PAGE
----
In its attempt to accelerate the construction of additional polar icebreakers, the U.S. Coast Guard awarded five firm fixed-price contracts for heavy polar icebreaker design studies and analysis on February 22, the service reports in a press release. The combined value of the contracts is approximately $20 million.
“The objective of the studies are to identify design and systems approaches to reduce acquisition cost and production timelines,” the press release notes. “In addition to a requirement to develop heavy polar icebreaker designs with expected cost and schedule figures, the contracts require: the awardees to examine major design cost drivers; approaches to address potential acquisition, technology, and production risks; and benefits associated with different types of production contract types.”
The studies are slated to be completed within the next 12 months after the U.S. Coast Guard intends to release an initial draft request for proposals (RFP), followed by a final RFP in the last quarter of 2018. A final contract is estimated to be awarded in 2019 with the construction phase tentatively scheduled for the last quarter of 2019 to the end of 2020.
“These contracts will provide invaluable data and insight as we seek to meet schedule and affordability objectives,” said Rear Admiral Michael Haycock, the Coast Guard’s Director of Acquisition Programs and Program Executive Officer. “Our nation has an urgent need for heavy polar icebreaking capability. We formed an integrated program office with the Navy to take advantage of their shipbuilding experience. This puts us in the best possible position to succeed in this important endeavor,” he added.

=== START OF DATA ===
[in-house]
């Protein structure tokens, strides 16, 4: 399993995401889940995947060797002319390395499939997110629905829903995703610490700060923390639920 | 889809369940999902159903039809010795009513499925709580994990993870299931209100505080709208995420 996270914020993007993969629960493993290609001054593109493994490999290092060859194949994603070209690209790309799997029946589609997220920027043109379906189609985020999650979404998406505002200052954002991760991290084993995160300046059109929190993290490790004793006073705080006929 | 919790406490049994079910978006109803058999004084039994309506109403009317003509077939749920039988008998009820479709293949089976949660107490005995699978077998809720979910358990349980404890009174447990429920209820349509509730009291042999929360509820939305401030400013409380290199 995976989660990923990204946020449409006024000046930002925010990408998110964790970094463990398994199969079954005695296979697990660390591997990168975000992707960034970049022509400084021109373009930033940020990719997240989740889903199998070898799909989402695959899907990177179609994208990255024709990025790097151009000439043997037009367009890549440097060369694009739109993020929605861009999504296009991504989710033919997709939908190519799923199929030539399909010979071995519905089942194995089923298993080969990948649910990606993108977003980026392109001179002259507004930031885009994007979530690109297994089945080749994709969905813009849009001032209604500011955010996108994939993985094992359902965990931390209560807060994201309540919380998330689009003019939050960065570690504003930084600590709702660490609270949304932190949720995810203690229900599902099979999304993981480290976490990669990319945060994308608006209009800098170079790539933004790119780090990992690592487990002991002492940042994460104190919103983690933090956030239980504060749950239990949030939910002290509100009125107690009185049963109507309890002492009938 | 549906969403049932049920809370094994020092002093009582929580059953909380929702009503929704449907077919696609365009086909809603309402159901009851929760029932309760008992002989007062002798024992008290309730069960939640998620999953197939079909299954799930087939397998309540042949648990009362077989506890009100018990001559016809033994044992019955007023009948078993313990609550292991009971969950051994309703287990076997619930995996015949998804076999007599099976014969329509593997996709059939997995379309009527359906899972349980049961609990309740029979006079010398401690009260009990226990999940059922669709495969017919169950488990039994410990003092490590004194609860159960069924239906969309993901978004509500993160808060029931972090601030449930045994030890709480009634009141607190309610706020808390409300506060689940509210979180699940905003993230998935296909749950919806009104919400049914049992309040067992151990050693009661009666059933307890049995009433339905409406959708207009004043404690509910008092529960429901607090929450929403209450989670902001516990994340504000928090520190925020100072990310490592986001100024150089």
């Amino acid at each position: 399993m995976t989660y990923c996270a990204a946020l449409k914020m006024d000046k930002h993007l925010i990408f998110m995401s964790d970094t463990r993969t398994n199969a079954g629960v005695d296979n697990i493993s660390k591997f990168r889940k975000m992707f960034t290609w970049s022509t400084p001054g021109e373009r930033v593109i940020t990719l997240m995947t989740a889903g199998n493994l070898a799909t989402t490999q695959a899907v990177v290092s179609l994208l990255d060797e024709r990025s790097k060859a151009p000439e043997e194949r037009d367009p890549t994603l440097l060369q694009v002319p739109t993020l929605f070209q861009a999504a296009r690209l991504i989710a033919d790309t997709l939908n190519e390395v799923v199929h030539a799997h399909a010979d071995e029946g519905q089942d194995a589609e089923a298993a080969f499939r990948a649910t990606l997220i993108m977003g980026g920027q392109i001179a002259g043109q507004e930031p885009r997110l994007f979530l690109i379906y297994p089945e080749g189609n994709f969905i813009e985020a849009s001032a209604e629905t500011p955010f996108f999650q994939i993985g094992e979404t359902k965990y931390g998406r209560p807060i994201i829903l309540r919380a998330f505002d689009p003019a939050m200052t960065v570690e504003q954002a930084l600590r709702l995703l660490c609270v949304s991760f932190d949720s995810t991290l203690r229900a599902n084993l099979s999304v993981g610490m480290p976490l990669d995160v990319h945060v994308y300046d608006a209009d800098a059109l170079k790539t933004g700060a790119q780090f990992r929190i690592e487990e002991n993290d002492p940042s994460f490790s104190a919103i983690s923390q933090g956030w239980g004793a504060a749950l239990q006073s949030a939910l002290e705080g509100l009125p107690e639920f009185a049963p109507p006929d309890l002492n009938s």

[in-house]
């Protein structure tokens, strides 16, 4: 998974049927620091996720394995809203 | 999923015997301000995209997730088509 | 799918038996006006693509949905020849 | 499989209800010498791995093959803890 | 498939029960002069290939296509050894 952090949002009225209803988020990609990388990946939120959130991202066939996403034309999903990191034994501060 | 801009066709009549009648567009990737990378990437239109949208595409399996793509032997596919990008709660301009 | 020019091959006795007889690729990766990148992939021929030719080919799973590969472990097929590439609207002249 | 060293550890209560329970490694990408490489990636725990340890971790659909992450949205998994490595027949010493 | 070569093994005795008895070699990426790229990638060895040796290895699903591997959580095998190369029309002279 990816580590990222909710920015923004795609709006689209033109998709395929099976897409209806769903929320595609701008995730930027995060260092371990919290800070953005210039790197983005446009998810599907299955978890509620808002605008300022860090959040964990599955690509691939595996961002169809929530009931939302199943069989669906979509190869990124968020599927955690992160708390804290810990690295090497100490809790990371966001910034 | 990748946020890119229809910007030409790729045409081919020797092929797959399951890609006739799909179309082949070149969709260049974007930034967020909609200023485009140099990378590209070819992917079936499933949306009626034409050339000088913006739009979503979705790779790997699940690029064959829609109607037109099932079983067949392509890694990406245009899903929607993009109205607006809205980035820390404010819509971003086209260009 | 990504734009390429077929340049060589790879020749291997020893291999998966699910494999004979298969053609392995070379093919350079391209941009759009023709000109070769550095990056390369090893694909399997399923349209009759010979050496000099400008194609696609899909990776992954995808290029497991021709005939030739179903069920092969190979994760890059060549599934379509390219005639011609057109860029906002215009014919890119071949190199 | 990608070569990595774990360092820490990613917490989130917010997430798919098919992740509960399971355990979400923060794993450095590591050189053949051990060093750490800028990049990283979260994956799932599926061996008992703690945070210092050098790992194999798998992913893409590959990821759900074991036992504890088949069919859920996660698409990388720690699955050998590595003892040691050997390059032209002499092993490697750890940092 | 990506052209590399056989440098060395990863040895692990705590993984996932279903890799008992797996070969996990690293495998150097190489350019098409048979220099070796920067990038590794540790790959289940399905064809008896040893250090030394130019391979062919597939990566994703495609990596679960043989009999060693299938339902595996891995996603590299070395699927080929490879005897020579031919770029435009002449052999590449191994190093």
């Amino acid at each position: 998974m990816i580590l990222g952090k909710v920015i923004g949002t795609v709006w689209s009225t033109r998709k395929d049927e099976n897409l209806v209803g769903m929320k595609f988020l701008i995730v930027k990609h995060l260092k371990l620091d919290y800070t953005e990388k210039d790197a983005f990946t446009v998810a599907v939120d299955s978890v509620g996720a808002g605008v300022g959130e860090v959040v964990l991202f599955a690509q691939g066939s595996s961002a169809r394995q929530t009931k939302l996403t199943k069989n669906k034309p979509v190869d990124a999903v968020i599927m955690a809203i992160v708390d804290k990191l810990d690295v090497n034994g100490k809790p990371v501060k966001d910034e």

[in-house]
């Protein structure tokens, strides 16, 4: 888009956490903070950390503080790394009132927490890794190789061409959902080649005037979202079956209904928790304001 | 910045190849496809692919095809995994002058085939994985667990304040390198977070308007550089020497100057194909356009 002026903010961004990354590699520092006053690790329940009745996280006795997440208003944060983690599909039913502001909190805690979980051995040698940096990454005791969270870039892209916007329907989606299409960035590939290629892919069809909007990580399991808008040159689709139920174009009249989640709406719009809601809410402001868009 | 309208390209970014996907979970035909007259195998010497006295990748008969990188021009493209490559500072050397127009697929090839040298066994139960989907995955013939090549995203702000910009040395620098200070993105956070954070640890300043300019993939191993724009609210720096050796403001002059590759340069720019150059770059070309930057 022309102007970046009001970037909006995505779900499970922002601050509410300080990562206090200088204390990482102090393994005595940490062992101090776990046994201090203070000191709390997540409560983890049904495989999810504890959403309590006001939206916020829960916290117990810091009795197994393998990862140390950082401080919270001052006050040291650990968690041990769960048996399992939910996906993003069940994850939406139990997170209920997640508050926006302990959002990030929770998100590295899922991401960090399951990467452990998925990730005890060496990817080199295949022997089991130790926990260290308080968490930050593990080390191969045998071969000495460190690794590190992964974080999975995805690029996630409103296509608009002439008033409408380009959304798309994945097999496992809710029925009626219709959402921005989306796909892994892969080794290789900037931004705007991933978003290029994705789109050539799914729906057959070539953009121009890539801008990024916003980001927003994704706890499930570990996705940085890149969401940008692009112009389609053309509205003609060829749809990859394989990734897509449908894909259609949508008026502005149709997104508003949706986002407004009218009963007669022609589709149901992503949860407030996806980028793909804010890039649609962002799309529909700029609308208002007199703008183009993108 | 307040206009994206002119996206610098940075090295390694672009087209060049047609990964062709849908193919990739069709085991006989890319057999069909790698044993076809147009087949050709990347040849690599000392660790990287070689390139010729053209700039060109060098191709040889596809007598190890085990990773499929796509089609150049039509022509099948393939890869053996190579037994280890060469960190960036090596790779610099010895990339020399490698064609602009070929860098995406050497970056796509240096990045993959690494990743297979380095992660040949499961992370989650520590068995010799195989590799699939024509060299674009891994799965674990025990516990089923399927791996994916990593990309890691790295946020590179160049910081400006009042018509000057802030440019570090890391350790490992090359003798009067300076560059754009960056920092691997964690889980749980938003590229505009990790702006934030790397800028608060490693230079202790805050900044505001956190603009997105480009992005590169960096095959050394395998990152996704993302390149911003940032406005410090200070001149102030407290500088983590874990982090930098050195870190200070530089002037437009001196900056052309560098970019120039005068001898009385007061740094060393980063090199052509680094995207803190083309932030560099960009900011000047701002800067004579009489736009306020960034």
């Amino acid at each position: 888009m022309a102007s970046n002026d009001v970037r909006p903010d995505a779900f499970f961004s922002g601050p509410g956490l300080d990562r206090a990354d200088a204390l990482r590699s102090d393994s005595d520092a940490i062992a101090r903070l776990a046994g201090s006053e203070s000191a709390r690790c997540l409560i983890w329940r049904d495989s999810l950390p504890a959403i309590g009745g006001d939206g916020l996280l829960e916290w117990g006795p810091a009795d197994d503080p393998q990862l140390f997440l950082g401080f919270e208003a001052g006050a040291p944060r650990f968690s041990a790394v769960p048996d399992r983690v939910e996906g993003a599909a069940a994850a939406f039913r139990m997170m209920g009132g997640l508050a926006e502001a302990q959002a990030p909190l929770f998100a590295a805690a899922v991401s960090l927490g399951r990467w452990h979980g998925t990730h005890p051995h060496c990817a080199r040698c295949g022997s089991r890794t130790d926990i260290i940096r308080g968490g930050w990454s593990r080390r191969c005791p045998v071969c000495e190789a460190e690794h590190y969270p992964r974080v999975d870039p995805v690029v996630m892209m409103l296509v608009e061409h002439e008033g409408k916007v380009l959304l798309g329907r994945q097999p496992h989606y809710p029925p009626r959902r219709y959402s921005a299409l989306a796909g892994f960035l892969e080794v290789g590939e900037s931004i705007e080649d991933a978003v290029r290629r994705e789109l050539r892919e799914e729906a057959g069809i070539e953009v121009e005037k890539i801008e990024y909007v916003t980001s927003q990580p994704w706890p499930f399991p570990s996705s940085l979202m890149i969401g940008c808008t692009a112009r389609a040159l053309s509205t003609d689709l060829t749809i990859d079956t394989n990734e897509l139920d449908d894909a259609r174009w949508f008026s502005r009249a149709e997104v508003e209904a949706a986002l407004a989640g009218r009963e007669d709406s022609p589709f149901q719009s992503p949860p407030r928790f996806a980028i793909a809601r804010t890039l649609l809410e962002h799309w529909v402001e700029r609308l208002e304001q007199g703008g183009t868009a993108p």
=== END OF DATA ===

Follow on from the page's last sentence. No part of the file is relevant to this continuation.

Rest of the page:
As I reported elsewhere (See: “Russia and China in the Arctic: Is the US Facing an Icebreaker Gap?”):
[T]he United States currently operates two polar icebreakers: the Polar Star and the Healy. However, only the Polar Star is a heavy icebreaker capable of accessing all of the Arctic year-round. (The Polar Star’s sister ship, the Polar Sea, had a major engine breakdown in 2010 and has not been operational ever since.) Furthermore, the Polar Star, commissioned in 1976, is slated to reach the end of its operational lifespan in 2020.
However, Haycock’s endeavor to accelerate the construction process will face a number of fiscal and institutional constraints:
First, it would need to find a way to circumvent the standard acquisition approach that would take the Coast Guard about ten years to build a new ship. (…) Second, the U.S. Coast Guard is facing severe budgetary constraints. The money ($1 billion) it would need to kick-start the development and construction of a new icebreaker is equivalent to the entire acquisitions budget of the Coast Guard for 2015.
The U.S. Coast Guard did not see a substantial increase in its 2016 icebreaker acquisition budget and it is unclear whether the additional funds will be allocated in this year’s budget.
Meanwhile, U.S. competitors in the Arctic have been expanding their presence in the region. In December 2015, the Chinese People’s Liberation Army Navy commissioned the lead ship of a new class of icebreakers, the Type 272 Hai Bing 722, into its Northern Fleet. In March 2016, the PLAN commissioned its sister ship, the Hai Bing 723. Furthermore in December 2016, China started construction of its first domestically-built icebreaking research vessel. Russia currently operates 40 icebreakers and intends to commission over a dozen additional vessels in the coming years. Out of the 40, around 27 are ocean-going icebreakers, four of which are nuclear-powered. Moscow also intends to commission the world’s largest nuclear icebreaker in 2019, according to media reports.